The Florida sun is one of my favorite things. I love basking in it while taking my morning, midday and afternoon naps. However, the sun is not always good. For example, it causes dry rot of tires, even brand-new tires. Air pressure is also vitally important. Low air pressure is the number one cause of tire failure, and the easiest thing to avoid. A small air compressor is a lot cheaper than new tires!
Checking tires should be part of your trailer hook-up routine. A blowout can leave you stranded on the side of the road. It puts your horse at risk for overheating, colic, and dehydration, not to mention it just sounds miserable in the heat. Blow-outs can also cause accidents.
I also highly recommend yearly maintenance by trailer professionals. They can look at all the ins and outs of your trailer, repack wheel bearings, and make sure everything stays in tip top condition. Maintaining a safe trailer in good working condition will most certainly reduce the risk of accidents and make for smoother hauling of your most precious cargo.
To tie or not to tie?
That really is the question, isn’t it? My docs get asked this question all the time. And even my docs are split on their answer. Some say yes, tie your horse up while hauling, while others say not to tie. I feel like this is one of those personal preference kind of things. However, whichever way you chose, please do so with your horse’s safety in mind.
When your horse is loose in the trailer, they have the ability to maneuver and stabilize themselves in whichever way they feel safest. They are also able to lower their head and neck more easily which allows them to rest while on a long ride, and sneeze to clear dust in their nostrils and lungs. Similarly, if choosing to ship your horse loose in a box stall, they have the choice to lay down if they are on a particularly long trip. Some very small horses or ponies might be at risk of turning around in the straight stall of a trailer if they are left loose, or they may find themselves under a bar or panel where they could get injured by another horse. However, most horses find comfort in a bag of hay in front of them and the ability to move around as necessary.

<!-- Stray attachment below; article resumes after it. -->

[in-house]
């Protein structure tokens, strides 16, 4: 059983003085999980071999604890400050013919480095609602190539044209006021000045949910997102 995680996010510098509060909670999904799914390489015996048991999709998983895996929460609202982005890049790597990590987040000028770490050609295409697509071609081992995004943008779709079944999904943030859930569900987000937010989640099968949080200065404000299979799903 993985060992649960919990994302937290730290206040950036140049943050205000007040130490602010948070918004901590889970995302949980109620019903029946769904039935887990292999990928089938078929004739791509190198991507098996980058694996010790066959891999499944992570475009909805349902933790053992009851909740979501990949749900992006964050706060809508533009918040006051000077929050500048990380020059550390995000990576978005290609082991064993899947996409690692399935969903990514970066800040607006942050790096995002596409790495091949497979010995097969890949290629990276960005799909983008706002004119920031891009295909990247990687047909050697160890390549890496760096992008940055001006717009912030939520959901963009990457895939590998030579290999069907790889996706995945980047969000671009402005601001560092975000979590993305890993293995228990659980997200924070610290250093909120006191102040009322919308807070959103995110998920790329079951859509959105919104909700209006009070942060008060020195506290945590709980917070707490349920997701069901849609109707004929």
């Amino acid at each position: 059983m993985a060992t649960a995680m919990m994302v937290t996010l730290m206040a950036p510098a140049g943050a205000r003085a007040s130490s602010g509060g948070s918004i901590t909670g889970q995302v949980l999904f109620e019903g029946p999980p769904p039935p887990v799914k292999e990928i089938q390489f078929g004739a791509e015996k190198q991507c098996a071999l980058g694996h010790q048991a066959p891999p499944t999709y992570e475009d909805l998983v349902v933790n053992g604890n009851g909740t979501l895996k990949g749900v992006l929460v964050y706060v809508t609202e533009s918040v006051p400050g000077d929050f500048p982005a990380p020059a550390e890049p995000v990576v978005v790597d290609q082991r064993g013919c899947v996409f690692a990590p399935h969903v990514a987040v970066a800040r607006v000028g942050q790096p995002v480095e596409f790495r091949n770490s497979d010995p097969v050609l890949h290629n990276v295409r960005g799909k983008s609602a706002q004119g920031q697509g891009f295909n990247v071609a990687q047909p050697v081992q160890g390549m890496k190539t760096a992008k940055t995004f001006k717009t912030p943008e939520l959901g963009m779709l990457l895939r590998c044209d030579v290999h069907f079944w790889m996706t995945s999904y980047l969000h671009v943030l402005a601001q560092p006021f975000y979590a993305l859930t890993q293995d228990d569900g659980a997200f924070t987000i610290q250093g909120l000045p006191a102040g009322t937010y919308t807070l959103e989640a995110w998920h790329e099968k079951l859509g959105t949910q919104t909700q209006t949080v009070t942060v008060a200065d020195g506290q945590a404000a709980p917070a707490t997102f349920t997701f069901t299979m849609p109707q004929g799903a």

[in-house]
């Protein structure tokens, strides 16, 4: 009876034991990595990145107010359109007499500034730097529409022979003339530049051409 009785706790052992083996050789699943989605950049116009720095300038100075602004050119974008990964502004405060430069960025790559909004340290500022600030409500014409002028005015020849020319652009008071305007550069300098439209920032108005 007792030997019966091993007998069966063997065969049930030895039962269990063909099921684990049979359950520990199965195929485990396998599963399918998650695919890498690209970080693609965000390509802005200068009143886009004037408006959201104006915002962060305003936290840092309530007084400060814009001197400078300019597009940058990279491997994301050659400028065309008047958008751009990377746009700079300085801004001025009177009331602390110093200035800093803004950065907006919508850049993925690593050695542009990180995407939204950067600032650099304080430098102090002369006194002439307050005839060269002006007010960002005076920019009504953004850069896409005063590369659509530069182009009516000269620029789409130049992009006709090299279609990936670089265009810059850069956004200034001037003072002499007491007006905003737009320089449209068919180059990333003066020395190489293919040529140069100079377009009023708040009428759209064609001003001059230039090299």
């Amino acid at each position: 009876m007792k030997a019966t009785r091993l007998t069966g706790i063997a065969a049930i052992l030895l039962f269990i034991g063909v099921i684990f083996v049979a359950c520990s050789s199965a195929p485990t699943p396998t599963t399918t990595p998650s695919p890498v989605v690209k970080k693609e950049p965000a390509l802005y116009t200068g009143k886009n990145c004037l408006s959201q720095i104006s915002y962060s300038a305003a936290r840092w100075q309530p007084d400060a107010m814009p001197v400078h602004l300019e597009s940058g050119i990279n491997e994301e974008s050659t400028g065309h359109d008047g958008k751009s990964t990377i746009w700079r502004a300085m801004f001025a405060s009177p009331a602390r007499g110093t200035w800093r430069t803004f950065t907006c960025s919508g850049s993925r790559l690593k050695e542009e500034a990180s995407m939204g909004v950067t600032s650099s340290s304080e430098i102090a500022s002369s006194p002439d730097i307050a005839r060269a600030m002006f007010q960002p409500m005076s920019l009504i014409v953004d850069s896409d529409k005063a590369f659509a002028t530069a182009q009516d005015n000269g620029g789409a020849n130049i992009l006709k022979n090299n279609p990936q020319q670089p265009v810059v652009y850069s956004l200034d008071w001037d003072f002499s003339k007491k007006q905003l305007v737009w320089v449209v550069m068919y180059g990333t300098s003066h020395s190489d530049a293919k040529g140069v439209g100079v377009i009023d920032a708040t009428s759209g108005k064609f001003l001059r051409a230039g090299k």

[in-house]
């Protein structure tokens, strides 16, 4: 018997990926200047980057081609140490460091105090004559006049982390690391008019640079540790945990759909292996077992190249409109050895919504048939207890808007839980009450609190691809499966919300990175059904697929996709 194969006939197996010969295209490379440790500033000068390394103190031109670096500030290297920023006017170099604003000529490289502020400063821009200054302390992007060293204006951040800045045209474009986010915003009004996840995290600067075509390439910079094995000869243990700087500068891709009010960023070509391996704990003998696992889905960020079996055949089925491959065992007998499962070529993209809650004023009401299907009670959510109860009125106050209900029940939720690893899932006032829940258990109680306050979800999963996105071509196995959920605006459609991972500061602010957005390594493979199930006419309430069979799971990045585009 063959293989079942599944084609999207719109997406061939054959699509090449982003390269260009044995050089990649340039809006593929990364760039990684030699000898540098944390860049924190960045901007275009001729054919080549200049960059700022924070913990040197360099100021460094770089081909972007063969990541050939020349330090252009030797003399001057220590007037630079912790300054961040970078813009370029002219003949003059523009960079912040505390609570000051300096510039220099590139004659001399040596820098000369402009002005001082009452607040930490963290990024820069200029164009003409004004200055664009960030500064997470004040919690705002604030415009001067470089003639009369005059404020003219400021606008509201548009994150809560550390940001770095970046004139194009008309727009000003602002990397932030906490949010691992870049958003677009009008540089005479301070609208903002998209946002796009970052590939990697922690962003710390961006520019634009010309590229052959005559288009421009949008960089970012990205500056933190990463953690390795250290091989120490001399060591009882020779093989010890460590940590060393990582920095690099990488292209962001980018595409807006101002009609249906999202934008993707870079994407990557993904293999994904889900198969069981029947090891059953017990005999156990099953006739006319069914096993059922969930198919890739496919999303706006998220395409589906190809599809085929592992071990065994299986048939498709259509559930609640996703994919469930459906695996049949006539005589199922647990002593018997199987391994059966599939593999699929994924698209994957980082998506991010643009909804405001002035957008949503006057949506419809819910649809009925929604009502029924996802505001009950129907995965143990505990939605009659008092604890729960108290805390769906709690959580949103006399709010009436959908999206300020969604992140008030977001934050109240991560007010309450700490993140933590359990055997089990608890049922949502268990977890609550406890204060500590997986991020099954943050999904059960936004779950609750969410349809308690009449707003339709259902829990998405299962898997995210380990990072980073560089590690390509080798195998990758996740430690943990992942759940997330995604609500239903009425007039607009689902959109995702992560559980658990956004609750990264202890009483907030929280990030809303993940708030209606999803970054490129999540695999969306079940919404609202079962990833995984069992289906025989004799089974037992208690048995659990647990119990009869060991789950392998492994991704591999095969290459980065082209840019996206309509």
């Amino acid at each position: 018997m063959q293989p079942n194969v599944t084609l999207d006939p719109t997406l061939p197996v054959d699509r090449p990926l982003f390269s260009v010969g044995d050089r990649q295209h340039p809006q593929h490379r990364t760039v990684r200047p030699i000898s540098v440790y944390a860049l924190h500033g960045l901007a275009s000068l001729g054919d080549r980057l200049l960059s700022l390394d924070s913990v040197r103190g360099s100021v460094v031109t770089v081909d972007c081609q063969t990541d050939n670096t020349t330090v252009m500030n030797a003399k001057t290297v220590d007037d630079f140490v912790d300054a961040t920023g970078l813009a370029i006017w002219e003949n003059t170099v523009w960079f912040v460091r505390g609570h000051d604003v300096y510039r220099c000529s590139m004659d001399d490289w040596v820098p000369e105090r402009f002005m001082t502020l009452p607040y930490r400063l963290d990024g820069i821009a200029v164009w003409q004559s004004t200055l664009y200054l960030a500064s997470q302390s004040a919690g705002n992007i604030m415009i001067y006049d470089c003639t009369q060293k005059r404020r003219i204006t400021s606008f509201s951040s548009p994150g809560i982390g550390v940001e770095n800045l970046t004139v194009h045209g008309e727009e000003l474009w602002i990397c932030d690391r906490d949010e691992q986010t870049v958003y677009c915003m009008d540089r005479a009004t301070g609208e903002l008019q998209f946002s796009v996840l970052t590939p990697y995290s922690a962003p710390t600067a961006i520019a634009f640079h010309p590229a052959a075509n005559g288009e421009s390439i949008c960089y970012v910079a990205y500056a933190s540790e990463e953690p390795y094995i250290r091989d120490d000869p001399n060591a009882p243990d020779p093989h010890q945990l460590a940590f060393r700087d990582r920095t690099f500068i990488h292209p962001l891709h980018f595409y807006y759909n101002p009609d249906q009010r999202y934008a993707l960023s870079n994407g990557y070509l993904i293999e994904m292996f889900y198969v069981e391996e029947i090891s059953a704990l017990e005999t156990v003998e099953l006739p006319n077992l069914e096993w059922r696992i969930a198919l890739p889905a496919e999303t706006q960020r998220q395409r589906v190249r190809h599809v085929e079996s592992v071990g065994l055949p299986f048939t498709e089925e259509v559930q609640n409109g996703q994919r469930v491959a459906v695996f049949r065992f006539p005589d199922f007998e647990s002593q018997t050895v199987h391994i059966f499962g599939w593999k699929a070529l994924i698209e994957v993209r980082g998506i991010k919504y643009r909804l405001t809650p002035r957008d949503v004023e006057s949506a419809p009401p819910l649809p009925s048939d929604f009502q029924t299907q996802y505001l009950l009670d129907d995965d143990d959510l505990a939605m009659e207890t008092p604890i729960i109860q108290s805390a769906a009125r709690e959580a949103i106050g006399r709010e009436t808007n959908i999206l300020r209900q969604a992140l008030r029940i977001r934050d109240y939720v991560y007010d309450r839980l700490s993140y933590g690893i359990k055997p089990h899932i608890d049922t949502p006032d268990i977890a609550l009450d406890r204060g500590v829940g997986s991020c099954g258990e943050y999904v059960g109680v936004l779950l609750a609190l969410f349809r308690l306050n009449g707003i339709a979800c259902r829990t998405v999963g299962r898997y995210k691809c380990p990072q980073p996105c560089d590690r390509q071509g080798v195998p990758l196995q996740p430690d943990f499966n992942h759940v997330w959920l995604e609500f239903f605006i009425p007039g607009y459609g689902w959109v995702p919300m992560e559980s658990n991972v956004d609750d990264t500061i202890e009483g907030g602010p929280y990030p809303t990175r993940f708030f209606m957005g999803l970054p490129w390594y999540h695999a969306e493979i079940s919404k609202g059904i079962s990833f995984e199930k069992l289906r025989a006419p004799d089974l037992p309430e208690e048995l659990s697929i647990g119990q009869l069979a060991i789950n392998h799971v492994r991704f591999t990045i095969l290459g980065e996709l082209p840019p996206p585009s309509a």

Alternatively, you may choose to tie your horse up in the trailer. This is a feasible option as well, but there are some very important points that we must address. First of all, if you choose to tie, please make sure you are using functional safety release cross-ties that will let go if your horse were to get itself in a compromising position. You may also choose to use a quick release knot when tying your horse. Whichever method you decide on, make sure the lead rope and any extra equipment is secured safely out of the reach of your horse.